The £260m Safer Hospitals, Safer Wards NHS Technology Fund was created by the Department of Health to support digital innovation in hospitals.
Oxford University Hospitals won a further £200,000 for its the “end to end electronic prescribing” project, which will speed up the preparation of prescriptions for those ready to leave hospital.
The system will link electronic patient records directly to the hospitals’ pharmacy robot. This means that a when a doctor on the ward, or in outpatient clinics, prescribes medicine for a patient to take home, it will be prepared, packed and dispatched automatically by the robot. It is estimated the system, the first of its type in the UK, will cut prescription turnaround time by an hour, meaning patients can leave earlier and beds become available sooner.
The new system will link electronic patient records with the hospital’s pharmacy robot – which picks, labels, verifies and packs medicines ready for collection or dispatch to the ward.
At present, prescriptions are manually transcribed into and out of the Electronic Patient Record system and into the pharmacy computer system, by the prescribing doctor and then pharmacy staff. But the new project will link the computer systems, so when a doctor enters a prescription at the bedside, it will automatically be processed without the need for any other human input. This will cut processing time, reduce transcription error and improve the recording of patient care.
By allowing patients to return home earlier, it will increase inpatient capacity and help the hospitals’ emergency departments manage demand.
John Skinner, Director of Information Management and Technology at Oxford University Hospitals, said: “This is project is an excellent demonstration of the potential of digital technology to improve patient care, both for individuals and for the entire healthcare system.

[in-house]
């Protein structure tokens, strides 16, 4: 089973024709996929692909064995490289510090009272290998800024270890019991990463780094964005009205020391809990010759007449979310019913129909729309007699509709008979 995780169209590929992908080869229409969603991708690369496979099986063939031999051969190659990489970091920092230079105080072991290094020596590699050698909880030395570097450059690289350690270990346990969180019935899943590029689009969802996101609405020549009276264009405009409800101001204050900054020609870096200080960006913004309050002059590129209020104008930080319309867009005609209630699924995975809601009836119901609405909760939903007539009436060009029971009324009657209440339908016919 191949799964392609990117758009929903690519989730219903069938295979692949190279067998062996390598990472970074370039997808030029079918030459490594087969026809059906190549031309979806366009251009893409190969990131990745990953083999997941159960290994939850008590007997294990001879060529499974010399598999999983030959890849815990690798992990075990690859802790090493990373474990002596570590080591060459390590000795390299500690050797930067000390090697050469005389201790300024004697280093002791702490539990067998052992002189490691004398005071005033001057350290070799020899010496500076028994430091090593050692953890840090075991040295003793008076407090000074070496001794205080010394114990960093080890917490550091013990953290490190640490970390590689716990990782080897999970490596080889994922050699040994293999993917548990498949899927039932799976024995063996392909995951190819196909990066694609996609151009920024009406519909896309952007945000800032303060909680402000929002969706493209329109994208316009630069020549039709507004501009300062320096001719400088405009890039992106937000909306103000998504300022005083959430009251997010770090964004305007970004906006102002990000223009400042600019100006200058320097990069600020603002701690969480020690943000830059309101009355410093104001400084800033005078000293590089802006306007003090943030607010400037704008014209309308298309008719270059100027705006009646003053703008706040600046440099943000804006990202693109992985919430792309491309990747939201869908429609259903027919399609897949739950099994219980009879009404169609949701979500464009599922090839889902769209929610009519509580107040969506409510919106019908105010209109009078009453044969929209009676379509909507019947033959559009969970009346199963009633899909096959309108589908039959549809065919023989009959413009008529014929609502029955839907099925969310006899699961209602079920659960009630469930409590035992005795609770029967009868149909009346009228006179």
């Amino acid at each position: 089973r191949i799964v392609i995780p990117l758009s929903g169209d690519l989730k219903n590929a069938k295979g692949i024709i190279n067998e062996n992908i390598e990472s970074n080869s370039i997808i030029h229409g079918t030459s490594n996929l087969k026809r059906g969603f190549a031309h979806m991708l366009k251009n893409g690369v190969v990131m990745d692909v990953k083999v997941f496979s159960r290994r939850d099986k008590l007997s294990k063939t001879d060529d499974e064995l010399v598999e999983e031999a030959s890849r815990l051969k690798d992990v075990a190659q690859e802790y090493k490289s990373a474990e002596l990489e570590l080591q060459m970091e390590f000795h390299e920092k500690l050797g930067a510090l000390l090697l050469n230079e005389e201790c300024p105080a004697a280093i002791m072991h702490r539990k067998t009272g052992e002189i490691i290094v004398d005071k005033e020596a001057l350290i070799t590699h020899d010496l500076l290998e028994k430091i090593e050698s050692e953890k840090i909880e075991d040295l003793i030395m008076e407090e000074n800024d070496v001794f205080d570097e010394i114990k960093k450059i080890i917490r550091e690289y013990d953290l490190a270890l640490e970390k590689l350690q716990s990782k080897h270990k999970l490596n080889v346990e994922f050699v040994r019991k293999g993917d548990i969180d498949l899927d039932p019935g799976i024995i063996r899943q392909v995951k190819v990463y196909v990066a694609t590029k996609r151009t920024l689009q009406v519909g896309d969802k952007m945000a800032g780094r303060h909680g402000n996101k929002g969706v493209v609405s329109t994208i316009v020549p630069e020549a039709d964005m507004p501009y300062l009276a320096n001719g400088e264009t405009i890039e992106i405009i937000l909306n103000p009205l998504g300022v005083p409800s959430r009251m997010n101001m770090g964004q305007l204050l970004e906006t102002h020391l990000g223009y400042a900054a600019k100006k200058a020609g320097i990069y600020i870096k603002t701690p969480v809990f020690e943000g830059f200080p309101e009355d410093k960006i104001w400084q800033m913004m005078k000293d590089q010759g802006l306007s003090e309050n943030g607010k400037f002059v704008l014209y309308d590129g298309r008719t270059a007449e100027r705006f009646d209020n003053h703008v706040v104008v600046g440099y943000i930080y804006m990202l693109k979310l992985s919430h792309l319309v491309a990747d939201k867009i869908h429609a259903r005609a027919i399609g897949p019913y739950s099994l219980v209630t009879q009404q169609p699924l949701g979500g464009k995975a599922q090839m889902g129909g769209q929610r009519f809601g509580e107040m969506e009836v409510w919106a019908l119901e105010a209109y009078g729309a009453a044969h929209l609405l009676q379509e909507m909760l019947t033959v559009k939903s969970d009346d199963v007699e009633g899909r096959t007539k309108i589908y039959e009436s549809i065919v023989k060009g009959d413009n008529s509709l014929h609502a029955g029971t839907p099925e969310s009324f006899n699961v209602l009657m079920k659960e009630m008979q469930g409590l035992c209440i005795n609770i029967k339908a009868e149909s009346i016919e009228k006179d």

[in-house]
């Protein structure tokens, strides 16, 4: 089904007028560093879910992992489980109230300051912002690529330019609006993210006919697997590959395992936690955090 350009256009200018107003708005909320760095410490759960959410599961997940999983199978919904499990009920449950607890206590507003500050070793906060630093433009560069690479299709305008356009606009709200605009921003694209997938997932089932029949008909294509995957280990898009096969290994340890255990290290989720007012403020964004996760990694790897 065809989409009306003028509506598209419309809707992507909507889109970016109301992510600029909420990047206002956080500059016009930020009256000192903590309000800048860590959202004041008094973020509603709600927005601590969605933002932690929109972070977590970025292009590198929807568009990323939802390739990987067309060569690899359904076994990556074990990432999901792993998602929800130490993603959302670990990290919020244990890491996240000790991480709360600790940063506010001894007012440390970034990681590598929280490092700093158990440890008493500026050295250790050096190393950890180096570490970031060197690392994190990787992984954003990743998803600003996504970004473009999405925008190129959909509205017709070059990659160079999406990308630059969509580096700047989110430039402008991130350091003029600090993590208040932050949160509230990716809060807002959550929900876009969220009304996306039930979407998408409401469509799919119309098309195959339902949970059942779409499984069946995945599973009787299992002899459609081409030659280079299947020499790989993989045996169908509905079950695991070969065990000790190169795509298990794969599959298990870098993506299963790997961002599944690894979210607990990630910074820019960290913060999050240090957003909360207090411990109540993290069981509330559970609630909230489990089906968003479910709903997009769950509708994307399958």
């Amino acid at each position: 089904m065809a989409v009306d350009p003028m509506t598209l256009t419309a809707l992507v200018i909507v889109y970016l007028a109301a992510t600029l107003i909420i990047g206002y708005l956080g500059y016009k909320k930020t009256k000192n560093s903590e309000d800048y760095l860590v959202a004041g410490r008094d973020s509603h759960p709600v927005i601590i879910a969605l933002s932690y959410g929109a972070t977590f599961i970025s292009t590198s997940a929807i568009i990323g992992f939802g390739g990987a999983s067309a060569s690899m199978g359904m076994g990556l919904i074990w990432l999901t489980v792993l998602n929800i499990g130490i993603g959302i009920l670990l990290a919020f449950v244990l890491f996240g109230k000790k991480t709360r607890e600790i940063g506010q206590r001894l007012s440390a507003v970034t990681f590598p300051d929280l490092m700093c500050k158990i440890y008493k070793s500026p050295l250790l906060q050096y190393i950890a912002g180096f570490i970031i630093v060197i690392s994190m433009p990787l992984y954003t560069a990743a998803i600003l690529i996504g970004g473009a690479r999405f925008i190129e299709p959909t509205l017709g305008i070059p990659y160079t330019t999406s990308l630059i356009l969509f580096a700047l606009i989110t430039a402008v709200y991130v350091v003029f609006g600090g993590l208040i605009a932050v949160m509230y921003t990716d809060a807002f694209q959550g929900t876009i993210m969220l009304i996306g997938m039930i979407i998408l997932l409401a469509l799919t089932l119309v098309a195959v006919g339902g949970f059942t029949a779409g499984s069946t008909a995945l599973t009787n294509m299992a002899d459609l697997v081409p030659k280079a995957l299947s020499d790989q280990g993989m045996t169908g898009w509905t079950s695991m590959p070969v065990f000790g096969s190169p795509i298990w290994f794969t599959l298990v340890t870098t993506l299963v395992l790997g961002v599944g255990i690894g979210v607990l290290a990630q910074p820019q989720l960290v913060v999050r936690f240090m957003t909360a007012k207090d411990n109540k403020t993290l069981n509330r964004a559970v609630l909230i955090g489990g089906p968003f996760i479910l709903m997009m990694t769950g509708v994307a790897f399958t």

“By cutting prescription preparation time we not only help patients leave our hospitals at the right time, we reduce pressure on bed numbers and improve services in the emergency department.”
Oxford University Hospitals will also play a major role in a third project, to further develop the Oxfordshire Care Summary, led by Oxfordshire Clinical Commissioning Group. This summary gives GPs, doctors and other medical professionals access to both GP and hospital records in one integrated system. It supports clinicians to deliver care for patients with long term conditions and also those who need emergency help either from the GP out-of-hours service or a hospital emergency department.
Oxford University Hospitals NHS Trust chief executive Sir Jonathan Michael said: “Digital technology is revolutionising all areas of modern life, and healthcare is no exception. In Oxford, we are combining academic excellence and clinical expertise to harness the full potential of digital technology both on our wards and in the community.
“The two projects supported by the Safer Hospitals, Safer Wards NHS Technology Fund are excellent examples of developing leading-edge technology to improve our care and the way we deliver services. The funding will allow us to fully implement the technology across our hospitals.”